In Japan, lawyers acting on behalf of girls and young women who still have symptoms, including pain disorders, after vaccination against human papillomavirus (HPV) are now planning a class-action suit against the Japanese government, which launched a national vaccination program, and the two manufacturers of the vaccines — Merck & Co (Gardasil) and GlaxoSmithKline (Cervarix).
"Many victims are still suffering from side effects..., which include overall pain and disorders of perception, movement, and memory," said lawyer Masumi Minaguchi, a representative from the planned lawsuit's defense team. He was speaking at a news conference in Tokyo on Wednesday March 30, according to a report in The Japan Times.
There are currently 12 plaintiffs, aged from 10 to 20 years, and the lawyers are looking for more to join in, so they intend to publicize the issue in seminars planned for April and May. The team plans to file the lawsuit sometime after June at four district courts, in Fukuoka, Nagoya, Osaka, and Tokyo, according to the report.
In Japan, the health ministry began recommending that girls between the ages of 12 and 16 be vaccinated against HPV to protect against cervical cancer in April 2013, after the National Diet revised the Preventive Vaccination Law. However, the ministry halted the recommendations in June 2013 following a number of cases involving reported adverse effects.
The report notes that, according to health ministry figures, an estimated 2.59 million had received injections of Cervarix by the end of 2014, with 2022 people reporting adverse effects, and an estimated 790,000 people had been given Gardasil, with 453 reporting adverse effects.
Last year, the Japanese Ministry of Health and Welfare put into place a scheme specifically to manage the symptoms after HPV vaccinations, with guidance for health professionals and special centers around the country to deal with these cases.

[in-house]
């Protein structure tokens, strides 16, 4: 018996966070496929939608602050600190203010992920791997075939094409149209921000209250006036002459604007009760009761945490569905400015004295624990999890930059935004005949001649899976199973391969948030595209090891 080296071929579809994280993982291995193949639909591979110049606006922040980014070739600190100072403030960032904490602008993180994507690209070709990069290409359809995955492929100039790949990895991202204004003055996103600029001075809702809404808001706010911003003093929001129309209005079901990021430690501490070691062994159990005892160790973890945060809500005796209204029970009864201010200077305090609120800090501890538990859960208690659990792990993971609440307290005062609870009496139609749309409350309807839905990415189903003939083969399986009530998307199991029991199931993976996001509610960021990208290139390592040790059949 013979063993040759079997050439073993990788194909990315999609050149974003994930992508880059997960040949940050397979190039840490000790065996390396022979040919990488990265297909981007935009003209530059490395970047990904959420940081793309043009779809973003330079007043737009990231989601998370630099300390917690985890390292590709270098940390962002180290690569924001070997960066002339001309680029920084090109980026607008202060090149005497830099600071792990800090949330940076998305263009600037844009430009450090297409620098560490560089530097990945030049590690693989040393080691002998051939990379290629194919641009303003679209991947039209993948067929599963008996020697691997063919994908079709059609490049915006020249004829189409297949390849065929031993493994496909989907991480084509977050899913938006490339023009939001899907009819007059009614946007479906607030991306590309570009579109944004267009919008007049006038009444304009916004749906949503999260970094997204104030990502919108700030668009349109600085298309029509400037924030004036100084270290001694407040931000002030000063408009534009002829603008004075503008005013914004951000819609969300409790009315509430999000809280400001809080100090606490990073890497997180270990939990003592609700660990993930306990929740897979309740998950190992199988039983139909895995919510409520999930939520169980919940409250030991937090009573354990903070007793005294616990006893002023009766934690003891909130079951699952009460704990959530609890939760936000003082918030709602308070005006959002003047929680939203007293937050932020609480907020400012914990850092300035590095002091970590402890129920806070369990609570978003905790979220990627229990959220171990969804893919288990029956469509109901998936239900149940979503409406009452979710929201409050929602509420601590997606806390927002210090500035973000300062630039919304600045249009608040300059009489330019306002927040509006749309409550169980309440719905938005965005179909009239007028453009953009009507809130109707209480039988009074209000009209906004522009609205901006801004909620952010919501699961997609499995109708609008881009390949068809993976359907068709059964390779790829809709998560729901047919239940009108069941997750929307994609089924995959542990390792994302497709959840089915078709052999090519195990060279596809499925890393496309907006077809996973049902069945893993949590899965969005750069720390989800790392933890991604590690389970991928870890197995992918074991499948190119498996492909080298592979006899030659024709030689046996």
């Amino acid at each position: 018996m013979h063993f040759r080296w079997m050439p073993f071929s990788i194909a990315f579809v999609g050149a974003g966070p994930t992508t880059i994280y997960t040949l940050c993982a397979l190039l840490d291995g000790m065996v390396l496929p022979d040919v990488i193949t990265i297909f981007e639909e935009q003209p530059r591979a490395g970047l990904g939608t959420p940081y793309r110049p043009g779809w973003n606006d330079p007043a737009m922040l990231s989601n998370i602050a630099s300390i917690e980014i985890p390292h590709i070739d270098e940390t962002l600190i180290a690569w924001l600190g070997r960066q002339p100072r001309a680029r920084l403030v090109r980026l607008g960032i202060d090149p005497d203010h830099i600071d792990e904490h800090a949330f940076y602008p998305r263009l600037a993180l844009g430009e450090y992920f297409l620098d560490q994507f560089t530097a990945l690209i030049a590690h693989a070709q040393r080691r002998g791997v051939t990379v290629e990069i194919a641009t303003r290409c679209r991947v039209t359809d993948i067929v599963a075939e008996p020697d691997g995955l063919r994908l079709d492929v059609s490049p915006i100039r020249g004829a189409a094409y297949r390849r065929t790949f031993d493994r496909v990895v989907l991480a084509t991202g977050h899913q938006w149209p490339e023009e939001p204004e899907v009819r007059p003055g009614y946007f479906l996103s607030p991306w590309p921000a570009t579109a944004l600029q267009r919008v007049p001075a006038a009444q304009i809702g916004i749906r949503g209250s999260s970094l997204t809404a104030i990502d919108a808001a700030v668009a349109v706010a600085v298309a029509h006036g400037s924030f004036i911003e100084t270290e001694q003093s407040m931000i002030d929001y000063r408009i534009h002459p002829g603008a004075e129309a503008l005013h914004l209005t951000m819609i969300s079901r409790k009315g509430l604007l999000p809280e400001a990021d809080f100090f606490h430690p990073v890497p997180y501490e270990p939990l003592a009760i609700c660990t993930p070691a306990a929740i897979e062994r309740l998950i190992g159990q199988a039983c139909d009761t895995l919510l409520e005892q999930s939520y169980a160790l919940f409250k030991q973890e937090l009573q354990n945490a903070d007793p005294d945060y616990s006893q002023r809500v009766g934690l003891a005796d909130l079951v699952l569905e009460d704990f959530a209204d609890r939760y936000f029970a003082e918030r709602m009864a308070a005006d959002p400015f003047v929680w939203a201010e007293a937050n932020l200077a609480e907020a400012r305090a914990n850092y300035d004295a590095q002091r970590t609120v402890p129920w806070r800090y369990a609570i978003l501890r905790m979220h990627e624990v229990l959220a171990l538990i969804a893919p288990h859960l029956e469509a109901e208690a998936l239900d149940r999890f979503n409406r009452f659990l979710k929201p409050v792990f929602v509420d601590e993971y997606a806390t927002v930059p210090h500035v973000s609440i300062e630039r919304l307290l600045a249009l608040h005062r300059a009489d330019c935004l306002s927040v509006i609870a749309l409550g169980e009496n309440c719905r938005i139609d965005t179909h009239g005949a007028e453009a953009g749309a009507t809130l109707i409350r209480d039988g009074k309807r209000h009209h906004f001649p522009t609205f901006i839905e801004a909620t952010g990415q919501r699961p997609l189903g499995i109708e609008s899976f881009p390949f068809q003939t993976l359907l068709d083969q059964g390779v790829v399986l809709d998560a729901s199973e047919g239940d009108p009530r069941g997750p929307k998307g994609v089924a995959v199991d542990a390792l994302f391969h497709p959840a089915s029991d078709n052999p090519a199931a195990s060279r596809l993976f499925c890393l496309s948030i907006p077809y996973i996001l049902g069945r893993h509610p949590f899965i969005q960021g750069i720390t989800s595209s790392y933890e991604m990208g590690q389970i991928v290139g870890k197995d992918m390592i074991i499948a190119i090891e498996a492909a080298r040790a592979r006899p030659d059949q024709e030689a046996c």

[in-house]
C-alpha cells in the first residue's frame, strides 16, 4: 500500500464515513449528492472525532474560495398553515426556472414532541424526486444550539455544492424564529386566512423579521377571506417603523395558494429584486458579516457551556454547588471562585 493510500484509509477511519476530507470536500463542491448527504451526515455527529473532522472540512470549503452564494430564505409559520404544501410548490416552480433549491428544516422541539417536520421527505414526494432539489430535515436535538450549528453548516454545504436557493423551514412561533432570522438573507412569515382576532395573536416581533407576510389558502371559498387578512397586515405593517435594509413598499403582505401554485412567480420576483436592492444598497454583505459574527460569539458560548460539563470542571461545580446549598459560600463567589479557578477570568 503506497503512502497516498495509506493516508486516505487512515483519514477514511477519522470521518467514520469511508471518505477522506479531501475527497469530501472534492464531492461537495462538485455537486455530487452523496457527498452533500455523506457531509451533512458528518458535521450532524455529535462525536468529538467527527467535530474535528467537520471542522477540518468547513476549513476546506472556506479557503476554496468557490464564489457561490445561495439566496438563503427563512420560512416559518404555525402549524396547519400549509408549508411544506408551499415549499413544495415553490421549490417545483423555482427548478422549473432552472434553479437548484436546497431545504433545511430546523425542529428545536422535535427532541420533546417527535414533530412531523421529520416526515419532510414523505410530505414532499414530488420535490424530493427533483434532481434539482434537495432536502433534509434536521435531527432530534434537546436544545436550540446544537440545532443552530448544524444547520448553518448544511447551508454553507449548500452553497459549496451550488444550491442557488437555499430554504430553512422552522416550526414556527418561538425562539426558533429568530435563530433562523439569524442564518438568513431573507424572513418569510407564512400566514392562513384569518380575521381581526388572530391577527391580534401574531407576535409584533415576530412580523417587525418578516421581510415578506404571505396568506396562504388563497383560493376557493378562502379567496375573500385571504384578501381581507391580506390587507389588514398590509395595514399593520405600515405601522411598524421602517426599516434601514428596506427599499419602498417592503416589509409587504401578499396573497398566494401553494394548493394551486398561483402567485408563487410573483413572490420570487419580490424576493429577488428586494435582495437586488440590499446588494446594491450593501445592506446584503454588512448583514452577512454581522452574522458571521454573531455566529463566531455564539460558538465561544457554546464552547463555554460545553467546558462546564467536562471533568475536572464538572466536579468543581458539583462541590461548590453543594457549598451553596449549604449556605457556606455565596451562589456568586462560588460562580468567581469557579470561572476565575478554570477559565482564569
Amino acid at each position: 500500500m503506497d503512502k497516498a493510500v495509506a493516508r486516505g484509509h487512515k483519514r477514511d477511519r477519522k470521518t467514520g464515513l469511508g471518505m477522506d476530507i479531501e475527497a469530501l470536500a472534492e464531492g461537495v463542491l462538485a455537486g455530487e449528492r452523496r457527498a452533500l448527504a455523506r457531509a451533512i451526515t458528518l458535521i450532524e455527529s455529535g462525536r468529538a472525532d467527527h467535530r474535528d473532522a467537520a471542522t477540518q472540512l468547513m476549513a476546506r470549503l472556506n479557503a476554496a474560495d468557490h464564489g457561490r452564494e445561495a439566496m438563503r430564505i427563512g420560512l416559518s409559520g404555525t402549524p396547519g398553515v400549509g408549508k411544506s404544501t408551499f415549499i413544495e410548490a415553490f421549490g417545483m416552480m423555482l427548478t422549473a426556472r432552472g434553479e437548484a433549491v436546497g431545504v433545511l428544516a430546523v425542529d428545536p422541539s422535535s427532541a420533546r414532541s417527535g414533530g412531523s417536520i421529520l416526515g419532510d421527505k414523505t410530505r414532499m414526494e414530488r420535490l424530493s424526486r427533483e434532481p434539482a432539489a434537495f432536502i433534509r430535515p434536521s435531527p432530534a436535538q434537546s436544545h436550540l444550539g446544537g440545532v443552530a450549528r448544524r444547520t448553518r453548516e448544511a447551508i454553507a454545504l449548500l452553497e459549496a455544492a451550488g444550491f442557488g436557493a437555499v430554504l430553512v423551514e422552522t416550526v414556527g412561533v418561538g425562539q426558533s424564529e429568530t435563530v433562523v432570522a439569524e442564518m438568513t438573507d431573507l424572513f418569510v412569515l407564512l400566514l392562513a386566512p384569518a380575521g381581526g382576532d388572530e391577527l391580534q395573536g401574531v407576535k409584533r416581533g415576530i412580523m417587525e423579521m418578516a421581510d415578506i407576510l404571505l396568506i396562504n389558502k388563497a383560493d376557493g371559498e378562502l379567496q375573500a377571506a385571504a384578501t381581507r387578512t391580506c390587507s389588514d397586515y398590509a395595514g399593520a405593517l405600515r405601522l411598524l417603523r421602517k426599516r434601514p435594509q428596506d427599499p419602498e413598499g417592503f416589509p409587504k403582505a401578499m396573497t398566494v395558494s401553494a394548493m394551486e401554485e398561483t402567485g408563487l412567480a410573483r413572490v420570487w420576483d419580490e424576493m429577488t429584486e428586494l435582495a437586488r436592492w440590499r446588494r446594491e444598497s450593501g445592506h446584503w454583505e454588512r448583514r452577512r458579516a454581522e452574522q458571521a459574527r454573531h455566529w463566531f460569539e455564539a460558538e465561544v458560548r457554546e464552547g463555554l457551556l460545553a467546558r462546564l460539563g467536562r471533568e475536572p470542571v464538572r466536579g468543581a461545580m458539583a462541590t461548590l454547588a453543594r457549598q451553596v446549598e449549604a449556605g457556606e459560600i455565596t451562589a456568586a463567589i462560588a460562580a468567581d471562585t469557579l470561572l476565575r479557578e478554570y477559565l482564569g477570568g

As previously reported by Medscape Medical News, the issue of adverse effects, symptoms, and pain syndromes after HPV vaccination has also been reported in many other countries, including the United States.
Last year, this issue was investigated by the European Medicines Agency (EMA), which concluded that evidence does not support that the vaccines cause complex regional pain syndrome or postural orthostatic tachycardia syndrome. However, researchers from Denmark, where many of these cases were first reported, said that the EMA investigation was "not valid," as it relied mostly on published cases, and the Danes launched their own independent study in November 2015.
In the United States, the health authorities say there is no problem.
"HPV vaccines have an excellent safety record," Tom Shimabukuro, MD, MPH, MBA, deputy director of the Immunization Safety Office at the Centers for Disease Control and Prevention (CDC), told Medscape Medical News last year.
The vaccine has been in use for nearly a decade. The first, the quadrivalent HPV vaccine (Gardasil), was licensed in the United States in 2006, followed by the bivalent HPV vaccine (Cervarix), which was licensed in 2009, and the nine-valent HPV vaccine (Gardasil 9), which was licensed in 2014.
"Approximately 79 million doses of HPV vaccines have been distributed for use in the United States, and no causal association or links between HPV vaccines and atypical or unusual pain syndromes or autonomic dysfunction have been identified in either prelicensure clinical trials or postlicensure safety monitoring conducted by CDC," Dr Shimabukuro said.
"Most side effects to HPV vaccines are mild and go away on their own, like pain and redness from the shot. Occasionally, patients might faint after receiving HPV, or any injectable vaccine," he noted.
Medscape Medical News © 2016 WebMD, LLC
Send comments and news tips to firstname.lastname@example.org.
Cite this: HPV Vaccine Adverse-Effects Class-Action Suit Planned in Japan - Medscape - Apr 01, 2016.